years ago. The plant is still in a perfect condition, unlike me ;-) I
pollinate its flowers year after year to get seed. The pollination is a
very delicate procedure, needing one strand of hair from a "kudu" or
The San thinks the world of an Orynx. You will do so too when you come
into close contact with this most majestic of all animals.
Most San communities (except the few which roam the Kalahari desert) are
now living in extreme poverty after having become "westernised". Many
reasons for this demise have been offered and some projects have been
launched to restore their dignity, all seemingly in vain. I personally
believe that one reason is more important than all the other together --
the loss of their Learning Organisation which functioned during "fire
Making a fire was not merely technology for utility or ritual purposes. It
was the signal for learning together all about life important to body and
mind for the individual and the community. Today they are told (not so
much in words) that making fire was the first and most primitive step of
humankind on the ladder of technology which they now have to climb. What
tripe can we not produce as "knowledge" from our own cultural viewpoint!
For "free bush persons" (San people) a bow and a fire are far more than
what a bow and a fire are to us. The bow and the fire are for them
manifestations of the very wholeness of life. (Are computers (EBIT) not
fast becoming the same manifestation for many "advanced technocrats" of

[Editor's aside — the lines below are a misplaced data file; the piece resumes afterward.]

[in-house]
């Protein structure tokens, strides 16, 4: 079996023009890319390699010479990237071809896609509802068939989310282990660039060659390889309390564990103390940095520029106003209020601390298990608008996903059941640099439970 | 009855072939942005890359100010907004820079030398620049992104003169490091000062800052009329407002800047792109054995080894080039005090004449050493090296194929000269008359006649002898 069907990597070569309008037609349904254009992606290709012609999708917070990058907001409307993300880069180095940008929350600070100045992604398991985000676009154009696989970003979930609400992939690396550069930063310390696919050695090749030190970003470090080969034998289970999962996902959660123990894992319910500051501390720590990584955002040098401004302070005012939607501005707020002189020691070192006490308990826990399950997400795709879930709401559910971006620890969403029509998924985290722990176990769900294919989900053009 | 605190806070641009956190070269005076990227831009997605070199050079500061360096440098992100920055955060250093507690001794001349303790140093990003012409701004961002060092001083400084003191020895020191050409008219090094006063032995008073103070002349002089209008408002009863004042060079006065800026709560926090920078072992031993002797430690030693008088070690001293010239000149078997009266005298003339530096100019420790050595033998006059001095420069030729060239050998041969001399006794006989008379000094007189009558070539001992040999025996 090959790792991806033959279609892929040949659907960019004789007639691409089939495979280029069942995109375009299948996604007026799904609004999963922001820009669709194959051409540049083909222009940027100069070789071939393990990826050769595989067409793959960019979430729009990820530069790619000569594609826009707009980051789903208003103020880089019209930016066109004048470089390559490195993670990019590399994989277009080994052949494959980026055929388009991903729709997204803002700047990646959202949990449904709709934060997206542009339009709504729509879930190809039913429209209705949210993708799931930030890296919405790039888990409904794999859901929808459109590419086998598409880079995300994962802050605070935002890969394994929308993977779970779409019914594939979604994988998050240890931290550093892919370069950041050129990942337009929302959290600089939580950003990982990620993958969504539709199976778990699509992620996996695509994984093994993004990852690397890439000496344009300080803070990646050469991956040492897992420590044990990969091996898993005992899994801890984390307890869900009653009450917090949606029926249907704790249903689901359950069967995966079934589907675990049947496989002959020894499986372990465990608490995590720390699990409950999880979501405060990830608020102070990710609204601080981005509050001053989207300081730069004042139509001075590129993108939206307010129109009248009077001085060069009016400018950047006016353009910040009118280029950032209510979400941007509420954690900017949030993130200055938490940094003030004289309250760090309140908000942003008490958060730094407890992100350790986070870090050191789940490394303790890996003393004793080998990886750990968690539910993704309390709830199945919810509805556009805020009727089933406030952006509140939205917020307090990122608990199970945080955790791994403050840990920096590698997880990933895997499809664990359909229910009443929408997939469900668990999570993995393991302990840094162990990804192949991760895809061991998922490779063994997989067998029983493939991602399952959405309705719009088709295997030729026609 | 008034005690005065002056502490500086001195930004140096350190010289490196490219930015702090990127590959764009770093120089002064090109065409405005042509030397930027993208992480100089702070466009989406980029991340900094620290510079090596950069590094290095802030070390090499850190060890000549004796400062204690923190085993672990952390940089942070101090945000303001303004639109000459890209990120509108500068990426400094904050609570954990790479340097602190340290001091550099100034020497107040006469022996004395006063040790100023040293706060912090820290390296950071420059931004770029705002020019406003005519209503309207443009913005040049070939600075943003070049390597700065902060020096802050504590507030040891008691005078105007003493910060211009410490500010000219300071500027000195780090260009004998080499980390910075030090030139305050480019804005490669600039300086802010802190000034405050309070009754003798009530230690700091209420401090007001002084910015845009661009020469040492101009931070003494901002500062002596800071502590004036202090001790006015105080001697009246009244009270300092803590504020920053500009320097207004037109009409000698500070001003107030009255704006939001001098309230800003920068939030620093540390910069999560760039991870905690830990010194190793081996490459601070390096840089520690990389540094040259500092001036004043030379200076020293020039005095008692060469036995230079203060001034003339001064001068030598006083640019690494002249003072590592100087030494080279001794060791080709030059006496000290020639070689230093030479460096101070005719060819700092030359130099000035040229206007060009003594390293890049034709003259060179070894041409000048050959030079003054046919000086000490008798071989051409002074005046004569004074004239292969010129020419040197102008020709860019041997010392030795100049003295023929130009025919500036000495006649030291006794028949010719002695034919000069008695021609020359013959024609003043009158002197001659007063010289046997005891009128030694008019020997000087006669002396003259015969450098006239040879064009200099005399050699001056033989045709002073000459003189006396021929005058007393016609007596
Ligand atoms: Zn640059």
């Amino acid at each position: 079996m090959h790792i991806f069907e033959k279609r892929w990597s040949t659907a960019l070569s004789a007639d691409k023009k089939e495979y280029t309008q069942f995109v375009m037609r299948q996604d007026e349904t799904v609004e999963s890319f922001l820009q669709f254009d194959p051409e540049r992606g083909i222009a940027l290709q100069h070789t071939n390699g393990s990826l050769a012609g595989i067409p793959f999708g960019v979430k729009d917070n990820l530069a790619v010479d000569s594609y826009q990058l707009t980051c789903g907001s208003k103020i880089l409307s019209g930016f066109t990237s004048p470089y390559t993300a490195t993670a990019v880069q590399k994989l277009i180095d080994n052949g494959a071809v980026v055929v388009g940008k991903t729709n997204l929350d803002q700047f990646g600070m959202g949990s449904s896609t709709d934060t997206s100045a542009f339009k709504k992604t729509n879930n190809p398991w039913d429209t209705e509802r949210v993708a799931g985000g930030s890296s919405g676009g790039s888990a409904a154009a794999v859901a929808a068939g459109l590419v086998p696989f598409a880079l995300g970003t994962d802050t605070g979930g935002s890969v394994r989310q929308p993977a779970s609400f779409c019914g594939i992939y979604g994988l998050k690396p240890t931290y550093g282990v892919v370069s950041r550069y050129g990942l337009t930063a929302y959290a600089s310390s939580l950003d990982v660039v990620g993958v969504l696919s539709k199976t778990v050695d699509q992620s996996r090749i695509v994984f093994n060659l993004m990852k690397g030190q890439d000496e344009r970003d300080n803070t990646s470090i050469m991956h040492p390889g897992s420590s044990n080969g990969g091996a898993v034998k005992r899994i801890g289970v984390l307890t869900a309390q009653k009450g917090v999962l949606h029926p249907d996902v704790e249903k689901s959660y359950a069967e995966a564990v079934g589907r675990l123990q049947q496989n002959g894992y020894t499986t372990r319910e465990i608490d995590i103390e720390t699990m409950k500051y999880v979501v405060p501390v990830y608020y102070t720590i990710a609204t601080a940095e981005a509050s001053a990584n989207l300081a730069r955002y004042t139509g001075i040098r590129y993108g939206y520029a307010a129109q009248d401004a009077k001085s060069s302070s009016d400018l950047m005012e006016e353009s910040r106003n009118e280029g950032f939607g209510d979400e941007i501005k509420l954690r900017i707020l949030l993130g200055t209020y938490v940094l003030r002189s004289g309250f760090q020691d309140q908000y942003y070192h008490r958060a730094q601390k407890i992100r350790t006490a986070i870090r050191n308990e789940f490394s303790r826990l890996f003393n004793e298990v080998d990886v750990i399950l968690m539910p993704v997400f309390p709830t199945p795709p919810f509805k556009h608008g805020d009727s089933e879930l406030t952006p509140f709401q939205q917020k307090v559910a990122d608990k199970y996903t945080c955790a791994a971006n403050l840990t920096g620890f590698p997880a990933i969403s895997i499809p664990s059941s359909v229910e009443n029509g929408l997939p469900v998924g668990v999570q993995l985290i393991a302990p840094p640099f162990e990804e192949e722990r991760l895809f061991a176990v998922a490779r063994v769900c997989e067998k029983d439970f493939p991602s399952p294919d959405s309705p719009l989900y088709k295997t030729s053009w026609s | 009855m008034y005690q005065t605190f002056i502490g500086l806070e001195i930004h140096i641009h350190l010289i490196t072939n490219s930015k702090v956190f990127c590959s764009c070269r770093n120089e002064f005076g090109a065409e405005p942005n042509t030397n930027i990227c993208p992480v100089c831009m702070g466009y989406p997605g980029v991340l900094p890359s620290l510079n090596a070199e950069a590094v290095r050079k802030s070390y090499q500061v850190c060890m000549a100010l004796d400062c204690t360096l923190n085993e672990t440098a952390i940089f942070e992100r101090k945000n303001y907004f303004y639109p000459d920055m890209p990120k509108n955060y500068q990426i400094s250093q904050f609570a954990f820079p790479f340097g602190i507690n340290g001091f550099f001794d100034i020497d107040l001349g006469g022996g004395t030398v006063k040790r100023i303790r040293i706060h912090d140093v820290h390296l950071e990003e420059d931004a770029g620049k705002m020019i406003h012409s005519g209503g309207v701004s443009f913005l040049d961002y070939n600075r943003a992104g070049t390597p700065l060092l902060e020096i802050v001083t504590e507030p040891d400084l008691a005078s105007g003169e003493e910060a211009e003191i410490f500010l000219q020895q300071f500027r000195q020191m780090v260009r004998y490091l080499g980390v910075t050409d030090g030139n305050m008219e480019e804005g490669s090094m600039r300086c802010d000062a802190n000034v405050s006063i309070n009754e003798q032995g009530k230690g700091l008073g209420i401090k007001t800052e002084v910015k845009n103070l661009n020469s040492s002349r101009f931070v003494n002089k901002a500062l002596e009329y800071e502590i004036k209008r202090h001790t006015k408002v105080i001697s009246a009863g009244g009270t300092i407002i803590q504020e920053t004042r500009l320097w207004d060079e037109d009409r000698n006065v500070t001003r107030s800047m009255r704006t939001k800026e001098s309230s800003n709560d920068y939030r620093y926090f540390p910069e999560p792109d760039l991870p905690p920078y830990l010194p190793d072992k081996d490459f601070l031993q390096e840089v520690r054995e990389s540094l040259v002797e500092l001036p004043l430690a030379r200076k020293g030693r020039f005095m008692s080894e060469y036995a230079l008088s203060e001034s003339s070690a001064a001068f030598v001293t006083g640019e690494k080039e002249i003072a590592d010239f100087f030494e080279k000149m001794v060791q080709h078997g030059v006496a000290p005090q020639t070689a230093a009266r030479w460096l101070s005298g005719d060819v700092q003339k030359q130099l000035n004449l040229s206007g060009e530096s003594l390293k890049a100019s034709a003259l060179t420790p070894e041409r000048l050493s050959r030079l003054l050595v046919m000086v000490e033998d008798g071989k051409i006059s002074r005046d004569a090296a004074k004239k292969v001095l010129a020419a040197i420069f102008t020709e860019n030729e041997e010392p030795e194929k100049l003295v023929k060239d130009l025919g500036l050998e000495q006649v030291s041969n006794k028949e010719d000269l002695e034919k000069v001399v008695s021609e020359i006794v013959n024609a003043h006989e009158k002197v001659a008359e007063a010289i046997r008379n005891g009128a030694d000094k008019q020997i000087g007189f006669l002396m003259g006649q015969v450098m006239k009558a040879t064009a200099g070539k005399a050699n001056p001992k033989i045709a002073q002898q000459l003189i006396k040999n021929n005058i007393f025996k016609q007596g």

In this morning's edition of the Afrikaans newspaper Beeld there
is a discussion of a new book
. "Stories that float from afar -- Ancestral Folklore of the
. San of Southern Africa" by J D Lewis-Williams.
. David Phlip publ.ISBN 0 86466 462 0
The reviewer (Hennie Aucamp) seems to think the world of this
book. He mentions specifically that the compiler Lewis-Williams
warns against making a cult out of another culture because of
inferior understanding from the viewpoint of one's own culture.
I think that this is profound wisdom. I will have to study this book,
the sooner the better.
Leo and Andrew, thank you for sticking so much to this topic
of "making a fire" -- for keeping the "cyber fire" burning. I wonder
how much we can learn also from other cultures on something
seemingly as simple as "making fire".
With care and best wishes
At de Lange <firstname.lastname@example.org> Snailmail: A M de Lange Gold Fields Computer Centre Faculty of Science - University of Pretoria Pretoria 0001 - Rep of South Africa